What is Asbestos?
Asbestos refers to six naturally occurring fibrous minerals; chrysotile, crocidolite, amosite, anthophyllite, termolite and actinolite. Among these, chrysotile and amosite asbestos are the most common. Although these are microscopic in nature, they are extremely durable and resistant to fire and chemical reactions/breakdowns.
Why is Asbestos Hazardous?
The property of durability is what makes asbestos hazardous. The fibers are microscopic (roughly .02 the diameter of human hair), which are easily inhaled. Once inhaled, fibers cling to the respiratory system, including the lining of the lungs and inner cavity tissue. They become lodged and are cannot be broken down or expelled easily by the body. Today, asbestos is classified as a known human carcinogen.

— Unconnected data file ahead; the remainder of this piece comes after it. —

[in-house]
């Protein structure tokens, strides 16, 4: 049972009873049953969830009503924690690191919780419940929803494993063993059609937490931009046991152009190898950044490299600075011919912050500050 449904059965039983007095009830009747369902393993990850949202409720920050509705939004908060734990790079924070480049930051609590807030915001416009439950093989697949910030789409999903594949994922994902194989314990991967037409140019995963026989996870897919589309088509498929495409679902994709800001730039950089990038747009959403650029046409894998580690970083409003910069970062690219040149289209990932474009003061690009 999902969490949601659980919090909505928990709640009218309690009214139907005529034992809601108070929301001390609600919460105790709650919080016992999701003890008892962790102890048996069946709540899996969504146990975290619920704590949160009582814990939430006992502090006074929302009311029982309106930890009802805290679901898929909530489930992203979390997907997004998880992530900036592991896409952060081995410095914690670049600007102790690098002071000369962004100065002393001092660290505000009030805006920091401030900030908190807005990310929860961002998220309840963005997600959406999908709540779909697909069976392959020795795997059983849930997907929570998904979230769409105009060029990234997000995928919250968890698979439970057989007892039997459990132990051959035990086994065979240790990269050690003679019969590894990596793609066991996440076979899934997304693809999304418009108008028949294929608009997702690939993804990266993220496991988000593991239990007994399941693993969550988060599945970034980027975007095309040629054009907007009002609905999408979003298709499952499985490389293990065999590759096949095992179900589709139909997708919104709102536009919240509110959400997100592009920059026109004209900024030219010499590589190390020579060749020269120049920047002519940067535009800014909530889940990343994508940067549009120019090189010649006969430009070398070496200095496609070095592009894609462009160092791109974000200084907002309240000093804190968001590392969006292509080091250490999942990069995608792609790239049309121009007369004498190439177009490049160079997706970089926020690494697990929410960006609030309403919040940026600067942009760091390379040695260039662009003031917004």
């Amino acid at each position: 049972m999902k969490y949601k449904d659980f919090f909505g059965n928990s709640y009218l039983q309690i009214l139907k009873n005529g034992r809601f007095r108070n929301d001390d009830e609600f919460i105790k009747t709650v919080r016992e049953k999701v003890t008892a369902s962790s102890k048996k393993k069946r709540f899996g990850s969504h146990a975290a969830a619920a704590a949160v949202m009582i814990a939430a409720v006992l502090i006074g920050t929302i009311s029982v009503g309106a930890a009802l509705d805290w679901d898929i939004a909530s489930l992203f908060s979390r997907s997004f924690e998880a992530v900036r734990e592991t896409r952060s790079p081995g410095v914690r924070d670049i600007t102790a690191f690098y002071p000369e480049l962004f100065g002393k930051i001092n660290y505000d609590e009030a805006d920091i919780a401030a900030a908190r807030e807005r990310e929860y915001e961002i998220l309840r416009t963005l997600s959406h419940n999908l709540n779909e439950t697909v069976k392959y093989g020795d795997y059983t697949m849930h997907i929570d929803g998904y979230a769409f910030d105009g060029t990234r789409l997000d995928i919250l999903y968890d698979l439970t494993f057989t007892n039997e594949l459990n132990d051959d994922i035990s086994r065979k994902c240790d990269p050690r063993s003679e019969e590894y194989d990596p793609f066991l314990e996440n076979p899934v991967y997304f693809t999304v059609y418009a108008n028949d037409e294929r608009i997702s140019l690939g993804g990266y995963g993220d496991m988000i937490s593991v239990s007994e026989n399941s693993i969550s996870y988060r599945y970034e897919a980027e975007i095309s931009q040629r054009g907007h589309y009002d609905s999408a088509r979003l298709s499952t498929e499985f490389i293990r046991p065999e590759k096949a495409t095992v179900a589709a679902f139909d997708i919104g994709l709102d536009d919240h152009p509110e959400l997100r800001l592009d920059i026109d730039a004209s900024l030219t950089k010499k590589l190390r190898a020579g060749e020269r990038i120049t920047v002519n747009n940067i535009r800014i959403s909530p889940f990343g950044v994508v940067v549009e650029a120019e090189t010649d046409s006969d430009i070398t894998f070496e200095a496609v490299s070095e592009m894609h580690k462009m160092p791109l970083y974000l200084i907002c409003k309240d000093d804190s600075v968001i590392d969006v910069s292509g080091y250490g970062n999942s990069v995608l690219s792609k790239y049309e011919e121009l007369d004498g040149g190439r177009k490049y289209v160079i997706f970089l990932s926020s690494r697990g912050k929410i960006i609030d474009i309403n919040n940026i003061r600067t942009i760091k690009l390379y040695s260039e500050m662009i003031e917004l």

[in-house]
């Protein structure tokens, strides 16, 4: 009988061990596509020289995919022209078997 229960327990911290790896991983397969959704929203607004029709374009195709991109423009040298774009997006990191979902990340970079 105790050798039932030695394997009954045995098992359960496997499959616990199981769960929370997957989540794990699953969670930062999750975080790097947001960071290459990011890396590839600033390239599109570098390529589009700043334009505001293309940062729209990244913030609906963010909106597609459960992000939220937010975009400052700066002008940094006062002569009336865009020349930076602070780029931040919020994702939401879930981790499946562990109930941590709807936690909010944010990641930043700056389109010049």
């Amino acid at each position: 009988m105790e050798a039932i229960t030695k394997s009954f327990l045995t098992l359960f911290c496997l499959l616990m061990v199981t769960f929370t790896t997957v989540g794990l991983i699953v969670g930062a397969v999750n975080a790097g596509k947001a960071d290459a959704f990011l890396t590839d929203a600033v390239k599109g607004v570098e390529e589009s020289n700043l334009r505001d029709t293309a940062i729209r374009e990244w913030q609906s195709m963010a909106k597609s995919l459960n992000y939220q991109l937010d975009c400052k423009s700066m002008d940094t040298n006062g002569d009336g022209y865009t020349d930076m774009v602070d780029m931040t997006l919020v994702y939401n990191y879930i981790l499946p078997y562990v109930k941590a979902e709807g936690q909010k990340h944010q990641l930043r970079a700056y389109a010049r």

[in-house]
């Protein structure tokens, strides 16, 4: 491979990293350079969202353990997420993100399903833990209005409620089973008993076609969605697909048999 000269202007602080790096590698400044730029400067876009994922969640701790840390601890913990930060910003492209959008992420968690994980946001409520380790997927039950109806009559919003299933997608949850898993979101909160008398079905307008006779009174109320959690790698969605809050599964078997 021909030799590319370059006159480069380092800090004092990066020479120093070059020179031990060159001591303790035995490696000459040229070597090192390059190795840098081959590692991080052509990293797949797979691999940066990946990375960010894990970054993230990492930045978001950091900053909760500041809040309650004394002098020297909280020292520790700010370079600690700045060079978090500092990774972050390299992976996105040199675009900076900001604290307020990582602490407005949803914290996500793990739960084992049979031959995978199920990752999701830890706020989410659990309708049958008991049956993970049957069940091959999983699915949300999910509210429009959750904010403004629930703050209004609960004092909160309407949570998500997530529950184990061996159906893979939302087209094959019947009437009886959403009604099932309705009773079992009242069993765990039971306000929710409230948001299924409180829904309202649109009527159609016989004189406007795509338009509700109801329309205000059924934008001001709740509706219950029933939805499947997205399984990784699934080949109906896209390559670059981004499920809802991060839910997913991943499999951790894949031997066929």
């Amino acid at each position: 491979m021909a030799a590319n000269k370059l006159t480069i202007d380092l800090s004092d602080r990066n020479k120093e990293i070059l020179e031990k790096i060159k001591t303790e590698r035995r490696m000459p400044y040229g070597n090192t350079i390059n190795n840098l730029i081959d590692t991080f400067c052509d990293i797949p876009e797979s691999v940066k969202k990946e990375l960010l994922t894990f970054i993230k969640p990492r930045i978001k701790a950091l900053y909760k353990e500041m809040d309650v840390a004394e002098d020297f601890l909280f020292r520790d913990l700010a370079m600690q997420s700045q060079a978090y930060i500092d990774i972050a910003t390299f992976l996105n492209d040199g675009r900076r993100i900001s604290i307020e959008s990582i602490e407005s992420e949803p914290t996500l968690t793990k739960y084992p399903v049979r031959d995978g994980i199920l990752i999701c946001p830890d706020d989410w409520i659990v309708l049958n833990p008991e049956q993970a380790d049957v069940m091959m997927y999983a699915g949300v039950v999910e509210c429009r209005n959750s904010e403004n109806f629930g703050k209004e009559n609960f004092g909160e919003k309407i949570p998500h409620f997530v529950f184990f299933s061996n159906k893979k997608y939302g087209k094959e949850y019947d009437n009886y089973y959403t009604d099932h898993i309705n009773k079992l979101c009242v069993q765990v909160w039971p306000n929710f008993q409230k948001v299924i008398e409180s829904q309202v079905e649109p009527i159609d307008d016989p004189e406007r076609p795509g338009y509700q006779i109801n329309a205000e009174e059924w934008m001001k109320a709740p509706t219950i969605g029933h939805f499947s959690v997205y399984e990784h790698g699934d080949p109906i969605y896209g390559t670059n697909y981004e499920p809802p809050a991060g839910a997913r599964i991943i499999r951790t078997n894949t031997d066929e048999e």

Asbestos in HVAC?
Prior to 1970, asbestos paper duct wrap were usually applied to the exterior of metal heating ducts in buildings. These were used on seals of the air ducts. Any openings in the duct would leak hot air out and suck in fibers from the wrap into the air path. If these paper wraps were to rip or be near an opening, it could ventilate fibers throughout the household.
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